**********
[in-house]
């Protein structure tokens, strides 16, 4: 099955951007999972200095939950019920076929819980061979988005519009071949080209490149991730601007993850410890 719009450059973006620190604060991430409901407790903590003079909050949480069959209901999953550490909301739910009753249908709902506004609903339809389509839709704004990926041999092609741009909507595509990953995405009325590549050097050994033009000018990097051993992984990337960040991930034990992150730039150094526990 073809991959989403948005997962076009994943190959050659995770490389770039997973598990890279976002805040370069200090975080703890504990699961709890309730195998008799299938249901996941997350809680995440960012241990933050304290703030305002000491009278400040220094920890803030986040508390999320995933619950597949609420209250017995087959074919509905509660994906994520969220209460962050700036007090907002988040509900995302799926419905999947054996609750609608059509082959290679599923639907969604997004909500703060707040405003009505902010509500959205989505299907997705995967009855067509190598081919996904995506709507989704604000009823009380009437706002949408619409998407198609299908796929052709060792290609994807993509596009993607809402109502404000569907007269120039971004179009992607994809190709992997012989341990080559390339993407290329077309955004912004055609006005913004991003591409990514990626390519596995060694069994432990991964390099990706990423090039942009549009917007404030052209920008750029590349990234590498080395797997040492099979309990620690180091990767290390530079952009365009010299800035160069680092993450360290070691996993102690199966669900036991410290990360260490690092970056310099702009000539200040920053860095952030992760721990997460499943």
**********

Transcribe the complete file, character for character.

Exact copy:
[in-house]
């Protein structure tokens, strides 16, 4: 099955951007999972200095939950019920076929819980061979988005519009071949080209490149991730601007993850410890 719009450059973006620190604060991430409901407790903590003079909050949480069959209901999953550490909301739910009753249908709902506004609903339809389509839709704004990926041999092609741009909507595509990953995405009325590549050097050994033009000018990097051993992984990337960040991930034990992150730039150094526990 073809991959989403948005997962076009994943190959050659995770490389770039997973598990890279976002805040370069200090975080703890504990699961709890309730195998008799299938249901996941997350809680995440960012241990933050304290703030305002000491009278400040220094920890803030986040508390999320995933619950597949609420209250017995087959074919509905509660994906994520969220209460962050700036007090907002988040509900995302799926419905999947054996609750609608059509082959290679599923639907969604997004909500703060707040405003009505902010509500959205989505299907997705995967009855067509190598081919996904995506709507989704604000009823009380009437706002949408619409998407198609299908796929052709060792290609994807993509596009993607809402109502404000569907007269120039971004179009992607994809190709992997012989341990080559390339993407290329077309955004912004055609006005913004991003591409990514990626390519596995060694069994432990991964390099990706990423090039942009549009917007404030052209920008750029590349990234590498080395797997040492099979309990620690180091990767290390530079952009365009010299800035160069680092993450360290070691996993102690199966669900036991410290990360260490690092970056310099702009000539200040920053860095952030992760721990997460499943």